For our final project we were asked to complete the opposite task.

We chose an emotion, idea or experience of significance to our reflection on the human experience and were asked to make and build the art around it. Instead of stripping down an artwork, we clothed a concept with paint and glitter and facade.

This is "Conspiracy Theory" an artwork by Krystal Dawn.

I could explain what the main concept was behind this piece, but that tends to eliminate the human element. Suddenly this interaction between artist and viewer becomes a show and tell rather than an experience.

Somebody in the class asked me if this piece was a self portrait. 
I said no. But I guess, in a way, it is.

We are so accustomed to having the "answer" to anything and everything so readily available at our fingertips that when life presents us with moments where we are required to spend more than a second considering or contemplating a possible interpretation that fails to be a straight forward thought from point A to B, we write it off as undeserving of our attention. What we do not instantly understand, or cannot immediately solve is, without question, worthless. Such an assumption is ridiculous.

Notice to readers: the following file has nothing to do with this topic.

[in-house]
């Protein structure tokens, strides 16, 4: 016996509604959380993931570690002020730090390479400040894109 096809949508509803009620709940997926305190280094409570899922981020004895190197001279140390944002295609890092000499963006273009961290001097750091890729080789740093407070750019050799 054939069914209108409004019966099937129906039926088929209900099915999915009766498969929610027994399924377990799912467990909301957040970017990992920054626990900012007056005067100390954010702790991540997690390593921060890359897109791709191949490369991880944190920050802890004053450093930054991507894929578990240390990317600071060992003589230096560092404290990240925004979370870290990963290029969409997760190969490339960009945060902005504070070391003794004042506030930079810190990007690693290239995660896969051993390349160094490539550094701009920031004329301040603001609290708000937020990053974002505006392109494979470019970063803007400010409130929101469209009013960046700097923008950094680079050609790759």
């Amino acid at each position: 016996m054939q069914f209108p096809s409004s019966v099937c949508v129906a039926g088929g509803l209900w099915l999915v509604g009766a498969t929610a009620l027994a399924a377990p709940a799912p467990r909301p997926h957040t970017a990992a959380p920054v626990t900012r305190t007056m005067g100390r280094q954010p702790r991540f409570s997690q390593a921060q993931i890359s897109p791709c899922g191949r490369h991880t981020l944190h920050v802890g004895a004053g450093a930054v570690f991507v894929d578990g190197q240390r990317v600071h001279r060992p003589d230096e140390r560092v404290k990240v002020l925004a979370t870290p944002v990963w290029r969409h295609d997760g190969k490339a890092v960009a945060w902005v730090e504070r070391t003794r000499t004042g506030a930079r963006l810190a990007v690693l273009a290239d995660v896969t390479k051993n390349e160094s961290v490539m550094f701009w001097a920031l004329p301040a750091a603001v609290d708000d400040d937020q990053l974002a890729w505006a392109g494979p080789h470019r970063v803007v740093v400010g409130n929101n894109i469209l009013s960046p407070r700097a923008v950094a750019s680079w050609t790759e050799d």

This artwork tells a story. 

***

I wish I had a personal scanner large enough to scan this artwork and others of this size; I had to default to taking a photograph in order to share the image in its entirety. The lighting in the room was terrible, and I did the best I could to save the integrity of this drawing while adjusting the brightness of the photo. Minor edits were made to the image due to damages that occurred ages ago when transporting it from the showcase where it was on display at the college and back to my home by means of the pubic transportation system. I don't care for long bus rides much.

As far as updates go, there is an onslaught of brand new artwork headed your way, my friends. Look for my new projects on Twitter, Facebook, Google+, and of course right here at www.kdvan.blogspot.com. A preview of a brand new collage was uploaded to Twitter a couple of hours ago, and the full image will be revealed later this afternoon. Another collage will be uploaded tomorrow as well! FRIENDZONE has been put on the back burner, but only temporarily. I fully intend to bring you guys a second installment that shows massive improvement in comparison to the first. Expect that within the next couple of weeks.

Let me know what you guys think of this and what you think the meaning is behind the image and title. I'm interested in hearing your thoughts on the matter.

Sincerely,
Krystal Dawn


Facebook: Krystal Dawn
Twitter: KrystalDawnArt
DeviantART: kekei94